Type A behaviour pattern—the only personality trait which met the criteria of our review—is characterised by hard driving and competitive behaviour, a potential for hostility, pronounced impatience, and vigorous speech stylistics. The instruments for measurement of type A behaviour and hostility—the Jenkins activity scale, the structured interview, the Minnesota multiphasic personality inventory (MMPI), the Bortner hostility scale—have been subjected to psychometric testing and incorporated into many cardiovascular cohort studies, including some that have not reported results. Unlike other psychosocial factors, type A is distinguished by being the subject of numerous intervention trials.17 On the basis of early positive findings in the Framingham study18 and the Western Collaborative Group’s eight year follow up,19 among other evidence, the National Institutes of Health declared type A an independent risk factor for coronary heart disease. However, with the publication of negative findings20–22 it was proposed that a more specific component of type A, namely hostility, might be aetiological, although there are conflicting studies. None of the five studies that examined type A or hostility in relation to prognosis among patients with coronary heart disease showed an increased risk; indeed, one suggested a protective effect.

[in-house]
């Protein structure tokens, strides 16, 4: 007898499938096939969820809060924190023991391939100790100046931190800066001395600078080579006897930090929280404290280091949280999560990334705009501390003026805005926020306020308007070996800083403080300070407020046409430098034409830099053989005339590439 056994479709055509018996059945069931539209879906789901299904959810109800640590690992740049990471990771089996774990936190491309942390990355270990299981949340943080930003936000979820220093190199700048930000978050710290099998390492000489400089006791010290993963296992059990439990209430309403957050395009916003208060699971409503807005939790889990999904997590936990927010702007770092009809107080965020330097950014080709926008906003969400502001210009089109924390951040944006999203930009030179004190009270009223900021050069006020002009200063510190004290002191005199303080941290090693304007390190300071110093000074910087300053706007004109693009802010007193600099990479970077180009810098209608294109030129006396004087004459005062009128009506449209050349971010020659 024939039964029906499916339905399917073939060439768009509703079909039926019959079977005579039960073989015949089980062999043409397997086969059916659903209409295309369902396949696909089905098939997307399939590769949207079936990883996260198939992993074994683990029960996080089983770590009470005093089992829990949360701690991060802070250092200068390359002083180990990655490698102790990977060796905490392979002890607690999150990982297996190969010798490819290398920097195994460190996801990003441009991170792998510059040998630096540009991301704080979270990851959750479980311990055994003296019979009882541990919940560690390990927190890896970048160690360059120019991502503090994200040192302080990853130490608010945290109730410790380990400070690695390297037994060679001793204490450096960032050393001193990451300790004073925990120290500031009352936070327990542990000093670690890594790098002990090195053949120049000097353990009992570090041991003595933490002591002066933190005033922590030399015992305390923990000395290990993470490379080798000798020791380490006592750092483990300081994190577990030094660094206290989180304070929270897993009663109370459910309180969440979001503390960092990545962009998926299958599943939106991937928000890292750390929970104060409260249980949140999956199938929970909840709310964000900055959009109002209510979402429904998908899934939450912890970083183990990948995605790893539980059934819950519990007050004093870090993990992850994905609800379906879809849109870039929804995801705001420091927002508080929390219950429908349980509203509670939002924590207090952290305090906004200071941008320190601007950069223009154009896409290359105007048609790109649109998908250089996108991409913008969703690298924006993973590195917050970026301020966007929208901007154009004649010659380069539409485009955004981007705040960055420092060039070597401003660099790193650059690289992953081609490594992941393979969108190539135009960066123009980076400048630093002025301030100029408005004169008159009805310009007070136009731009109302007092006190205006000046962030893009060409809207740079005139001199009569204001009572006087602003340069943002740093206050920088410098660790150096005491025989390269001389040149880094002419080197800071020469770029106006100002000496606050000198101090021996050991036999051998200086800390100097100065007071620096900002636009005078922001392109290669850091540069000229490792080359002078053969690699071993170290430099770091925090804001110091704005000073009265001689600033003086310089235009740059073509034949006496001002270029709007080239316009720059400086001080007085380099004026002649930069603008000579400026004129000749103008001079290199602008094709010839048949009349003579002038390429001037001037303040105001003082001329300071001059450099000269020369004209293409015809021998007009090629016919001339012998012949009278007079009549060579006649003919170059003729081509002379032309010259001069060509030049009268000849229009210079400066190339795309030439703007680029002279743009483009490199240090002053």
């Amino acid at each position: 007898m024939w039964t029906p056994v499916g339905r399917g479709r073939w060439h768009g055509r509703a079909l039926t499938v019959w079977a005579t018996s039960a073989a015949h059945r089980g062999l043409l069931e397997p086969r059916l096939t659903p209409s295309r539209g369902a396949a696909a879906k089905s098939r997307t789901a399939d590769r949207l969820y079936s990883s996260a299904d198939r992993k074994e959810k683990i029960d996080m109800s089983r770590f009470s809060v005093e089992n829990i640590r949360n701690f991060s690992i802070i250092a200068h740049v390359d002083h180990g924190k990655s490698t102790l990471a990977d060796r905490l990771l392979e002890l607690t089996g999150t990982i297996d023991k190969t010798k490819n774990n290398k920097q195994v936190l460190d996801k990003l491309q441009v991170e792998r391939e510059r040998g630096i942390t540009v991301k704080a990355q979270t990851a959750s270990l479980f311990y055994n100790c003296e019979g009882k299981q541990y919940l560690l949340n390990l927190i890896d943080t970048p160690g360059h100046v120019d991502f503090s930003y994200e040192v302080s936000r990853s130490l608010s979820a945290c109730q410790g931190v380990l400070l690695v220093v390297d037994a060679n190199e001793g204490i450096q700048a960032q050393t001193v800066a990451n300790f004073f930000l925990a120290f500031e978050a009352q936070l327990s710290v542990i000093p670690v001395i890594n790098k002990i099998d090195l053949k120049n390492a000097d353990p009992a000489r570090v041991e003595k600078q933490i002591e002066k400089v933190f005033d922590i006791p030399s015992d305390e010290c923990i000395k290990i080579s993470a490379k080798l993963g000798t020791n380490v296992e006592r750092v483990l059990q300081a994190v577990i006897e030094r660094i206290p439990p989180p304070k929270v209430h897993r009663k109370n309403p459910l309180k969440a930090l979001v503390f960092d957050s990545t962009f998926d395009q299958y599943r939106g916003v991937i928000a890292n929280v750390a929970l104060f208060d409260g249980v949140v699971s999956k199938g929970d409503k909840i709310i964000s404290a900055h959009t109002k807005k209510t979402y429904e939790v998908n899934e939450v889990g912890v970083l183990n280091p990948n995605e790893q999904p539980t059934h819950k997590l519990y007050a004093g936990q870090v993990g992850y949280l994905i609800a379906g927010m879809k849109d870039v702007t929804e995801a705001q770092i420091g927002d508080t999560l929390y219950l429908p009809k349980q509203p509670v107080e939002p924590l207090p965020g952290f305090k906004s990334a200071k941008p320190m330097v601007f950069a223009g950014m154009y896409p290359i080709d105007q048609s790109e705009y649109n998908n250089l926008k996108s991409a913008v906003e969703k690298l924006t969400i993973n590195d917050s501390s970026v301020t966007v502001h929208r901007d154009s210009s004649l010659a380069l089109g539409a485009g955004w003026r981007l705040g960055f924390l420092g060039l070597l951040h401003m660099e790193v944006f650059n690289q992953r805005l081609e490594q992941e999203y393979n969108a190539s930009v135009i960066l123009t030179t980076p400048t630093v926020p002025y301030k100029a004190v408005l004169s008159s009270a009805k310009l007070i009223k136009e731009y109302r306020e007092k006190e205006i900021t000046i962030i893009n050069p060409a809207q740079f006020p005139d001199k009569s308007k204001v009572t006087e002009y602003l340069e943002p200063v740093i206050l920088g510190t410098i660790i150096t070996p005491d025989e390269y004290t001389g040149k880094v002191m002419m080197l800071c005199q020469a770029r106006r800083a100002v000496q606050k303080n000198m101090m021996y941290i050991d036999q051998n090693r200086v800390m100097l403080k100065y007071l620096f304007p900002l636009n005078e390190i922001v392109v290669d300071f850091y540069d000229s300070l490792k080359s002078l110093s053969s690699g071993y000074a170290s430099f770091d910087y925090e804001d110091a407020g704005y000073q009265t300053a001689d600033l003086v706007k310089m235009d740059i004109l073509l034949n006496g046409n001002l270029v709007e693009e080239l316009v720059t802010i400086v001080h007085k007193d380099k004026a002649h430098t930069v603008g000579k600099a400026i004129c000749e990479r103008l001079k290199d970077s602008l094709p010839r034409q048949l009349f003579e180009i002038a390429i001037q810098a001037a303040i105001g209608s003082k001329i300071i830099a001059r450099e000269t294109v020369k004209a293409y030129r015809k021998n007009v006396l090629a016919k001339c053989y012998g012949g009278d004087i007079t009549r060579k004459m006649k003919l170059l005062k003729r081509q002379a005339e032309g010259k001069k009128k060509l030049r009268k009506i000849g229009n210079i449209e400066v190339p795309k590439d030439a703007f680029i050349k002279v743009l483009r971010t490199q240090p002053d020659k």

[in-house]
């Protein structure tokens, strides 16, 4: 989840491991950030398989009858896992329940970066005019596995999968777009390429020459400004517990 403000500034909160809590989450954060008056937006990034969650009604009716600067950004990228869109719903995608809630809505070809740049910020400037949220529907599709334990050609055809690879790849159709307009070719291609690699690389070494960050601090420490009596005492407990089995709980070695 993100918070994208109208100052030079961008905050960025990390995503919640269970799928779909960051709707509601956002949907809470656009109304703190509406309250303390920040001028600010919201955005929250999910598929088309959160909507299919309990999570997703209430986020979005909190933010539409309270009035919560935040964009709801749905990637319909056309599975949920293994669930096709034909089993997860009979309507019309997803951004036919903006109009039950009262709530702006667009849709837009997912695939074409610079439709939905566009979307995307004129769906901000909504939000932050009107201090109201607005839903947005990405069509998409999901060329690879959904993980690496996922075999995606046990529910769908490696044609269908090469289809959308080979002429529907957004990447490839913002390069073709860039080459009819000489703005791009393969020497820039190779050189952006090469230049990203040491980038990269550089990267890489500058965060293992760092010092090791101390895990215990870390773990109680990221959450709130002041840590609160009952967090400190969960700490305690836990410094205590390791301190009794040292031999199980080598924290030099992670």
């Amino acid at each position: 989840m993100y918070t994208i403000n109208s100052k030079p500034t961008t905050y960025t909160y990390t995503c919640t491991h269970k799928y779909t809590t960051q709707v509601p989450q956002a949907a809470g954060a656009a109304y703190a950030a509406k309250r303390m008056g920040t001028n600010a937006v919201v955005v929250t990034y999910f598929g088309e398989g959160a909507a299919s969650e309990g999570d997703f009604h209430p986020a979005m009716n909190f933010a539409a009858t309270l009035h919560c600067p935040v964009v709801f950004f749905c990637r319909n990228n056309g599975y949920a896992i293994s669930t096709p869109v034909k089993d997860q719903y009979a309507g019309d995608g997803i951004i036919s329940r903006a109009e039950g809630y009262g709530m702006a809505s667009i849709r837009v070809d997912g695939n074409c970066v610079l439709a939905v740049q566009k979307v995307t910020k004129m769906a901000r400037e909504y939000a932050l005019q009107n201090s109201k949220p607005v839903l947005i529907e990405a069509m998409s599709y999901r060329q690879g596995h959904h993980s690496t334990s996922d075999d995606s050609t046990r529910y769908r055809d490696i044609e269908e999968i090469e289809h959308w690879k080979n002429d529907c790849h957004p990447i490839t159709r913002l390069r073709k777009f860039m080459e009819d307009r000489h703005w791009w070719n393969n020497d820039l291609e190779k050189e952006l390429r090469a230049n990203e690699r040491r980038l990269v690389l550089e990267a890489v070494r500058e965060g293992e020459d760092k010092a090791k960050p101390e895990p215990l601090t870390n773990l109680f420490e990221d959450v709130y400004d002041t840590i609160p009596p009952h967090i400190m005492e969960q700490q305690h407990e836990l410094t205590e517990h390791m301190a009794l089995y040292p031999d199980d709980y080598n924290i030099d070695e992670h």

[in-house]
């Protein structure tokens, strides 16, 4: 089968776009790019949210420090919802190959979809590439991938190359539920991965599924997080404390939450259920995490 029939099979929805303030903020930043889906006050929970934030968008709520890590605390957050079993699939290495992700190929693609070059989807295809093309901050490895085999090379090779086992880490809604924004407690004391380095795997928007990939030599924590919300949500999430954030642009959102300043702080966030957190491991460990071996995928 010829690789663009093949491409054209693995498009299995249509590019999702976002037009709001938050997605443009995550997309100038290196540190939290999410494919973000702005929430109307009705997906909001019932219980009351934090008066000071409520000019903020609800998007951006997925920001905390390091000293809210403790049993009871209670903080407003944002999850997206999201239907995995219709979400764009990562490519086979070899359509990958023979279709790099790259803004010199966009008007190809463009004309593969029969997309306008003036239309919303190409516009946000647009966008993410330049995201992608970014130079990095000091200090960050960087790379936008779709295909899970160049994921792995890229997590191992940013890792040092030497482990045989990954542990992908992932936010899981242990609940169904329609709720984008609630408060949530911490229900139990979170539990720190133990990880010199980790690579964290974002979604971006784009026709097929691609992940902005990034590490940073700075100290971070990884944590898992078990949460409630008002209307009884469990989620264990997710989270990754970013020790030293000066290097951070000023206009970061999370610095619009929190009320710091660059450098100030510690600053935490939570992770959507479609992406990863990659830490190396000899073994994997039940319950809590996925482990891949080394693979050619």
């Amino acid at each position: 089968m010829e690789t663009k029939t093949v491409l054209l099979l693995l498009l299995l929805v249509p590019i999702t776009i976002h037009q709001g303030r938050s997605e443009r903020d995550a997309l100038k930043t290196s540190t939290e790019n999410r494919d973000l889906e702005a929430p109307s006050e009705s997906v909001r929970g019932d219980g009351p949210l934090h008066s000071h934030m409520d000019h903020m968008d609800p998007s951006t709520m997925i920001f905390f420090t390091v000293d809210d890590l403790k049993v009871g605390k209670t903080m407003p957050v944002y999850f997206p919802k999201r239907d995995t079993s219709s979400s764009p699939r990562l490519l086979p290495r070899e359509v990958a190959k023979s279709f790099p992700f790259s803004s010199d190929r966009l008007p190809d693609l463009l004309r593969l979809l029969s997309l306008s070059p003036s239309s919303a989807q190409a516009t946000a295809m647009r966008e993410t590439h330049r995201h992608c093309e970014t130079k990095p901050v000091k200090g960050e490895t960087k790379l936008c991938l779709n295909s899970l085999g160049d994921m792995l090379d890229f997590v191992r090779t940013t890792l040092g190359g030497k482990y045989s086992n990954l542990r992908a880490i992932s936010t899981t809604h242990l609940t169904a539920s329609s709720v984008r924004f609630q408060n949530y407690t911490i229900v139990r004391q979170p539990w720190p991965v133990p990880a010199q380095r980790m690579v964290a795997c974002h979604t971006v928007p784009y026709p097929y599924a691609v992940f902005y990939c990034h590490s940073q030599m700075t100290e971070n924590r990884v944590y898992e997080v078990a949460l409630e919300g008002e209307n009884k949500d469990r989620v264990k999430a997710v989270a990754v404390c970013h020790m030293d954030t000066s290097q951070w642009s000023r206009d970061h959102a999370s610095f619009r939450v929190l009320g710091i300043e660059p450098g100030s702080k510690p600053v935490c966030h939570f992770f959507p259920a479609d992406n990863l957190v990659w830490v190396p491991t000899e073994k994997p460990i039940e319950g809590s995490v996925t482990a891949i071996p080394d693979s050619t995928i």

The relation between depression and anxiety and coronary heart disease differs from those of other psychosocial factors for several reasons. Firstly, unlike other psychosocial factors, depression and anxiety represent well defined psychiatric disorders, with standardised instruments for measurement. Secondly, depression and anxiety are commonly the consequence of coronary heart disease, and the extent to which they are also the cause poses important methodological issues. Thirdly, the ability to diagnose and treat such disorders makes them attractive points for intervention. Finally, depression and coronary heart disease could share common antecedents—for example, environmental stressors and social supports.